KZ camp Buchenwald, May, 1945.
A little Jewish boy, Joseph Schleifstein, sits on a United
Nations Refugee Relief Agency truck. He miraculously
survived the horrors of the Holocaust and was four years
old when American troops liberated Buchenwald in 1945.
few weeks before, on April 16, 1945, the legendary CBS
reporter Edward R. Murrow described the scene at
Buchenwald when he entered the camp after liberation:
surged around me an evil-smelling stink, men and boys
reached out to touch me. They were in rags and the
remnants of uniforms. Death already had marked many of
them, but they were smiling with their eyes. I looked out
over the mass of men to the green fields beyond, where
well-fed Germans were ploughing ... In another part of the
camp they showed me the children, hundreds of them. Some
were only 6 years old. One rolled up his sleeves, showed
me his number. It was tattooed on his arm. They will carry
them till they die. I could see their ribs through their
thin shirts ...
Schleifstein was born in Sandomierz, Poland, on March 7,
1941, as the son of Israel and Esther Schleifstein. He was
2 years old when he and his parents were deported to the
Buchenwald KZ camp in 1943. When they arrived at the
Buchenwald railhead older people and children were
immediately ordered to the left - gas chambers and death,
younger people to the right - slave work but life.
the general confusion of lining up, Joseph`s father found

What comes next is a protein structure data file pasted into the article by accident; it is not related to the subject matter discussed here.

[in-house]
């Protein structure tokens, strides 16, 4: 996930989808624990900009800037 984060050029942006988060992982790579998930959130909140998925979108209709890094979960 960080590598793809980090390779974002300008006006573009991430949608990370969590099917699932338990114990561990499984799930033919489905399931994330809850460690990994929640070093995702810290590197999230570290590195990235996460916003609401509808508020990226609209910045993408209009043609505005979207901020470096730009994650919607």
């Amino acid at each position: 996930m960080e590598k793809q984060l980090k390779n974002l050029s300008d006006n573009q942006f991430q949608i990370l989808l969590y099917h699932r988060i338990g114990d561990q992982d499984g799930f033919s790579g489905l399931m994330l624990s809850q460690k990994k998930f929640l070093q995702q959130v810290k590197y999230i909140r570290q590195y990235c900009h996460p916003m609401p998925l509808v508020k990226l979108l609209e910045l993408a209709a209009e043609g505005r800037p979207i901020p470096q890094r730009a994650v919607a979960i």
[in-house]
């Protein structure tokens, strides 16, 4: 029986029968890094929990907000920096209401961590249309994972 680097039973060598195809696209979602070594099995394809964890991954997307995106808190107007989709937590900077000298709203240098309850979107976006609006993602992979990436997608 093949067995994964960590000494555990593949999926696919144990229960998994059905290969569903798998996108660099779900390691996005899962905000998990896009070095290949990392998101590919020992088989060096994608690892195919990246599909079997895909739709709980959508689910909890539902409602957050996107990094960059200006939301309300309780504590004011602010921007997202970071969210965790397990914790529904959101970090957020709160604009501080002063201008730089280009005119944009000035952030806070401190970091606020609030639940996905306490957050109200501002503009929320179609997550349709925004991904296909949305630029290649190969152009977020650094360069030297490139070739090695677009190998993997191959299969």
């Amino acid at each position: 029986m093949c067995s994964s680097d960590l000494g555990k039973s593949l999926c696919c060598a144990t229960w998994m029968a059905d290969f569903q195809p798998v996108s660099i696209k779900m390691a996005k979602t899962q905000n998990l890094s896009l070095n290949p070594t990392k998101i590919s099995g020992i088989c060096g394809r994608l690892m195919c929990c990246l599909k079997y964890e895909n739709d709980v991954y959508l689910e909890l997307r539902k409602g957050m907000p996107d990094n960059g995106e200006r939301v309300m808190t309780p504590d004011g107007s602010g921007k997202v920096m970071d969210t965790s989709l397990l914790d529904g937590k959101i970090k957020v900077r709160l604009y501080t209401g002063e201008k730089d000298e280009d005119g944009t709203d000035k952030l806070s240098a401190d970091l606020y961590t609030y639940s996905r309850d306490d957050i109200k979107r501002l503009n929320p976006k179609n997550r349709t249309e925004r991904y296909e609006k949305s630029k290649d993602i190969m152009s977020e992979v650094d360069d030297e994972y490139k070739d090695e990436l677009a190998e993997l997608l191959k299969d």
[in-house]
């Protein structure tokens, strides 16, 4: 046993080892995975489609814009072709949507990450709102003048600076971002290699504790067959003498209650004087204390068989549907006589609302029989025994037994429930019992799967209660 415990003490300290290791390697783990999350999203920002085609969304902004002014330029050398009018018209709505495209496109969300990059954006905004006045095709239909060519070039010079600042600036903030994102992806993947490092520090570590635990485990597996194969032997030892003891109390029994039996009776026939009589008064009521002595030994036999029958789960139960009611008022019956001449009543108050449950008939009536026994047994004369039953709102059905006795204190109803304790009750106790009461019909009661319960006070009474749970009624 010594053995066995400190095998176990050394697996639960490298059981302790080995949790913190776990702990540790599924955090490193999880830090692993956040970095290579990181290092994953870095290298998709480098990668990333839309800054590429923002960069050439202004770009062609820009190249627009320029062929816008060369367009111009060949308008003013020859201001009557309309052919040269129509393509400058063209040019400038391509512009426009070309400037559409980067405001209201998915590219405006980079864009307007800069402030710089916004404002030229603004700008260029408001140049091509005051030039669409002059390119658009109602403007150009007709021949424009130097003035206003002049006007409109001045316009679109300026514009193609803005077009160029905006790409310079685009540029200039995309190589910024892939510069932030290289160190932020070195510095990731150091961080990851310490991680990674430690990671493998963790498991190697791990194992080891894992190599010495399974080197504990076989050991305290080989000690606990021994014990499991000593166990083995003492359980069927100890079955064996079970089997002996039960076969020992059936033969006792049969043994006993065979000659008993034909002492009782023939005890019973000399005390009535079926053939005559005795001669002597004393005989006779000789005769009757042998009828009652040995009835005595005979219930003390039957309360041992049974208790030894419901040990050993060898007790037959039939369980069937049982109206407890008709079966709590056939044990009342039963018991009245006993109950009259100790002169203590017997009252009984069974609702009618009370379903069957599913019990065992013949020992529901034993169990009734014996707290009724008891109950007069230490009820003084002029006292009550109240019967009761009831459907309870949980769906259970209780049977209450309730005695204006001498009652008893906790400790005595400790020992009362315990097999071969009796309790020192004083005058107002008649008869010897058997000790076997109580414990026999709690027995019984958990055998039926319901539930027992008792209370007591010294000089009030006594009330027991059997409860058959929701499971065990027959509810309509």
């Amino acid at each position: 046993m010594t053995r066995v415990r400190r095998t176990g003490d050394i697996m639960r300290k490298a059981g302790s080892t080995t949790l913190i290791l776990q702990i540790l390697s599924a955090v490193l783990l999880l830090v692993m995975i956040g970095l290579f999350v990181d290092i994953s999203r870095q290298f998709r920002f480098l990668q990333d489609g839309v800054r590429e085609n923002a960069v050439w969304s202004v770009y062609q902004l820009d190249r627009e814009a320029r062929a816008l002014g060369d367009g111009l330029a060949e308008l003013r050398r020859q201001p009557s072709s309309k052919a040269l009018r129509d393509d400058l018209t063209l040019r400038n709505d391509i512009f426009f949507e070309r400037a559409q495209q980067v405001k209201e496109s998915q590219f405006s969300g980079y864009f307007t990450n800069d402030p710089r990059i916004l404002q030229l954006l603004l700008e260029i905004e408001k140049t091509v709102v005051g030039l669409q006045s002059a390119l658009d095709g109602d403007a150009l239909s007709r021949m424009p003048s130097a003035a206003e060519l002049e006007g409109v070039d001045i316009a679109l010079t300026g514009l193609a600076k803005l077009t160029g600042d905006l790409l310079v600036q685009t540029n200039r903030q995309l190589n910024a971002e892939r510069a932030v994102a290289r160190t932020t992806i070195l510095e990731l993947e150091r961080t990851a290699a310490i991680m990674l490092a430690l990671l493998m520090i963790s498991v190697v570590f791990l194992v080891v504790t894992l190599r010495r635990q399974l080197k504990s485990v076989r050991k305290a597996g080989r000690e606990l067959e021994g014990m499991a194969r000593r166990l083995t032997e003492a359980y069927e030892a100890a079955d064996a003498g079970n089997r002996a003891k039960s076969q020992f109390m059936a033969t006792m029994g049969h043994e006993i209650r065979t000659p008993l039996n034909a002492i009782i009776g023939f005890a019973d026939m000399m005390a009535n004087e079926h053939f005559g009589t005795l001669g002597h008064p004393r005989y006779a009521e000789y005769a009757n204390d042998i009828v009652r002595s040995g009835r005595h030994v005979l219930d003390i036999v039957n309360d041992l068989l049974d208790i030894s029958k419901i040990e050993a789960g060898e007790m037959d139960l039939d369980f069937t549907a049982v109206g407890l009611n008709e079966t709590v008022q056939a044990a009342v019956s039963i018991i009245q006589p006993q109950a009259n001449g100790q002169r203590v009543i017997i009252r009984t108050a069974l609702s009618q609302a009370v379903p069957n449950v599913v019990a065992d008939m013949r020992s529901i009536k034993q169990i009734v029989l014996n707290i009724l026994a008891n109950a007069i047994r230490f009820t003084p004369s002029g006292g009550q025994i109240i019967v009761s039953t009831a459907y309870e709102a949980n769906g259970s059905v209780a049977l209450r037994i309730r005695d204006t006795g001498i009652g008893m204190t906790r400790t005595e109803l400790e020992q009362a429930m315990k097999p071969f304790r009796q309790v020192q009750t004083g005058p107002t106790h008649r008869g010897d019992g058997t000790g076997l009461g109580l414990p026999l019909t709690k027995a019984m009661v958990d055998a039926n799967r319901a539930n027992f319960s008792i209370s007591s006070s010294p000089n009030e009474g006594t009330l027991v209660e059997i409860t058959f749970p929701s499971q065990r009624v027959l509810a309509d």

a large sack and - with a stern warning to keep absolutely
quiet - he placed his two-year-old son in it. With the
help of other inmates he miraculously managed to hide his
child from the Nazi officers until the U.S. army liberated
the KZ camp on April 12, 1945.
afterwards the famous photograph was taken - little Joseph
sitting on the running board of a United Nations truck. He
later recalled those weeks, no more hiding, enough food,
and especially all the rides the Americans gave him on
their tanks and jeeps.
father lost no time but tried desperately to seek Esther,
but he did not find her. The Jewish Joint Distribution
Committee then helped them go to Switzerland for a
recuperative period. After a few months they returned to
Germany to look for Joseph's mother again. By a miracle
she had survived the Holocaust, too, and they found her in
Dachau in southern Germany, where the family settled.
Later, in 1948, the Schleifstein family immigrated to the
Joseph Schleifstein is the father of two children and
trades stock on the Internet after taking early retirement
a few years ago following 25 years at AT&T.